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Issue #20

MODERN TOWN HALL WITH DURABLE CLAY TILE FACADE

Public Use

Covered in clay tiles, the façade of the new town hall in Brittany/Saint-Gilles, France establishes a link between the surrounding traditional buildings and modern design. A town hall is open to the public and therefore the goal of DLW architects was to create a welcoming and feel-good atmosphere for all citizens.
Wienerberger, New Town Hall Brittany Saint Gilles, Koramic 301, Vincent Wattier/DLW Architects, © Armel istin
© Armel istin
Wienerberger, New town hall, Brittany/Saint-Gilles, France, Koramic 301, Vincent Wattier/DLW Architects © Armel istin
© Armel istin
Wienerberger, New town hall, Brittany/Saint-Gilles, France, Koramic 301, Vincent Wattier/DLW Architects © Armel istin
© Armel istin
Wienerberger, New town hall, Brittany/Saint-Gilles, France, Koramic 301, Vincent Wattier/DLW Architects © Armel istin
© Armel istin

MODERN TOWN HALL WITH DURABLE CLAY TILE FACADE

Public Use

Covered in clay tiles, the façade of the new town hall in Brittany/Saint-Gilles, France establishes a link between the surrounding traditional buildings and modern design. A town hall is open to the public and therefore the goal of DLW architects was to create a welcoming and feel-good atmosphere for all citizens.

Clay tiles proved to be the perfect material for the façade. The warm and earthy-tones of the clay tiles enhance the positive appearance of the building and make it an eye-cater at the same time.

Wienerberger, New town hall, Brittany/Saint-Gilles, France, Koramic 301, Vincent Wattier/DLW Architects © Armel istin
© Armel istin
Wienerberger, New town hall, Brittany/Saint-Gilles, France, Koramic 301, Vincent Wattier/DLW Architects © Armel istin
© Armel istin

Colours of the Land

The architects drew inspiration from traditional construction methods, as the building is located next to historic buildings like a stone church. Vincent Wattier, one of the practice’s partners, points out that “although Brittany is often associated with granite and slate, the region of Saint-Gilles is also familiar with brick and the local slightly purplish Montfort stone.” It was this local stone that inspired the nuances of the outer skin of the town hall. Big windows are used to lighten the clay façade, reflecting the sky, contributing to the overall effect.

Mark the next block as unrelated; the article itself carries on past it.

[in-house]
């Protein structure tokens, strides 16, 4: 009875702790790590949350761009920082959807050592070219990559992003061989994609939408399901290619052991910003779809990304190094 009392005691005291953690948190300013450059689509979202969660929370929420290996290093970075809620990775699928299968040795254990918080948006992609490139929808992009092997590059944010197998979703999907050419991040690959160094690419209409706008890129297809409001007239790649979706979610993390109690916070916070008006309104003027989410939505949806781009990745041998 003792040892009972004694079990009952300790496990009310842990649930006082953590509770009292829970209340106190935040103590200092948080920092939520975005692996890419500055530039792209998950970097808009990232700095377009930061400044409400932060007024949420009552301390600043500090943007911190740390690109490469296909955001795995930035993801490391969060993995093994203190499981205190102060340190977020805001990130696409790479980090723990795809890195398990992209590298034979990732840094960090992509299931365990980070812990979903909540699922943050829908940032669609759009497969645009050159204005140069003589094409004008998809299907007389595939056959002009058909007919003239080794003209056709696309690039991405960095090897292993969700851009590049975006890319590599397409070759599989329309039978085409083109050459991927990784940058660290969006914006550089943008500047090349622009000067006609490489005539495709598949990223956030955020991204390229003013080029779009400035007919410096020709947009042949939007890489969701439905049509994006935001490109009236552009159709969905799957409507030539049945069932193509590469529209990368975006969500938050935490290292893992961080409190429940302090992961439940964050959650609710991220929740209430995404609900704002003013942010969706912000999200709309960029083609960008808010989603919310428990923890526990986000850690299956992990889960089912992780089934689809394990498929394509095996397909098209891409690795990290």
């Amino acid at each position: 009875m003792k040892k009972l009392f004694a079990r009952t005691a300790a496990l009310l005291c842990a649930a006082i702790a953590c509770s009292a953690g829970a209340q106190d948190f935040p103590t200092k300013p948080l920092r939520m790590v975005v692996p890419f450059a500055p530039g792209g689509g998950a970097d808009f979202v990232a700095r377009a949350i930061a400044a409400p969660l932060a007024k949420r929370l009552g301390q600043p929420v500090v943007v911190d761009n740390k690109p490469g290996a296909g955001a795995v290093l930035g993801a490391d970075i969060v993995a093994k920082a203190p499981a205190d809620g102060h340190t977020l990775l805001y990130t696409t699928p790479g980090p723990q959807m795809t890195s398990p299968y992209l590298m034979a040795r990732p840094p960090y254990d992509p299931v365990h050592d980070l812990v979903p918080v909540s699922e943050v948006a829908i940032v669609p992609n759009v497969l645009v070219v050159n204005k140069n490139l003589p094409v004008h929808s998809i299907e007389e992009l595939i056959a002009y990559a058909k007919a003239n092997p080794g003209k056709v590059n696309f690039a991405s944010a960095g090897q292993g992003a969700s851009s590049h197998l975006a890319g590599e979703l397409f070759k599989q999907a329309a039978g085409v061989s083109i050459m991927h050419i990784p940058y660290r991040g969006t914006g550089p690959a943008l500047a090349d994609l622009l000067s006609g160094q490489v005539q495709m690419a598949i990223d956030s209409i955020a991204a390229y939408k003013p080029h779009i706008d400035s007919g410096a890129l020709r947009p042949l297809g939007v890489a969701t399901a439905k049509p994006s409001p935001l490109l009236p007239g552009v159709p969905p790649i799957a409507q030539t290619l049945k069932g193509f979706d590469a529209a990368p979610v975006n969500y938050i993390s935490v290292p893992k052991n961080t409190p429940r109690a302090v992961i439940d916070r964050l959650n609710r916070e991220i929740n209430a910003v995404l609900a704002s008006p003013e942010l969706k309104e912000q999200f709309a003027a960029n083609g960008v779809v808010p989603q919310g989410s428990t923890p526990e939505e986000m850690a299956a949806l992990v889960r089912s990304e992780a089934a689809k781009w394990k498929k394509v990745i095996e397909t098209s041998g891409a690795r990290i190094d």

Wienerberger, New town hall, Brittany/Saint-Gilles, France, Koramic 301, Vincent Wattier/DLW Architects © Armel istin
© Armel istin

Variable Geometry

Playing with the positioning and nuances of the tiles made it possible to establish links and lines of force in the façade and, thus, enliven a large volume like the town hall. The architect chose to put tiles of the same colour together in small groups of two or three to smooth out the nuances and blur the overall effect to create an impression of continuity of the material. Horizontal and vertical lines criss-cross like the weft and warp of a loom.

Wienerberger, New town hall, Brittany/Saint-Gilles, France, Koramic 301, Vincent Wattier/DLW Architects © Armel istin
© Armel istin

Durability is key

In addition, the choice of the clay tile cladding was also dictated by the material’s durability. It brings its stability to the wood and concrete frame, whilst making the building’s architecture more welcoming. Fired clay looks right at home in Saint-Gilles, the land of granite!

Facts & Figures
  • Project name
    New town hall, Brittany/Saint-Gilles, France
  • Architect
    Vincent Wattier, DLW Architects
  • Used products

    Flat Koramic 301 tiles colours glazed gloss wine linen, matt slate grey and amaranth

  • Year of completion
    2015
Wienerberger, New town hall, Brittany/Saint-Gilles, France, Koramic 301, Vincent Wattier/DLW Architects © Armel istin

Façade

Koramic 301 – glazed gloss wine linen, matt slate grey and amaranth – France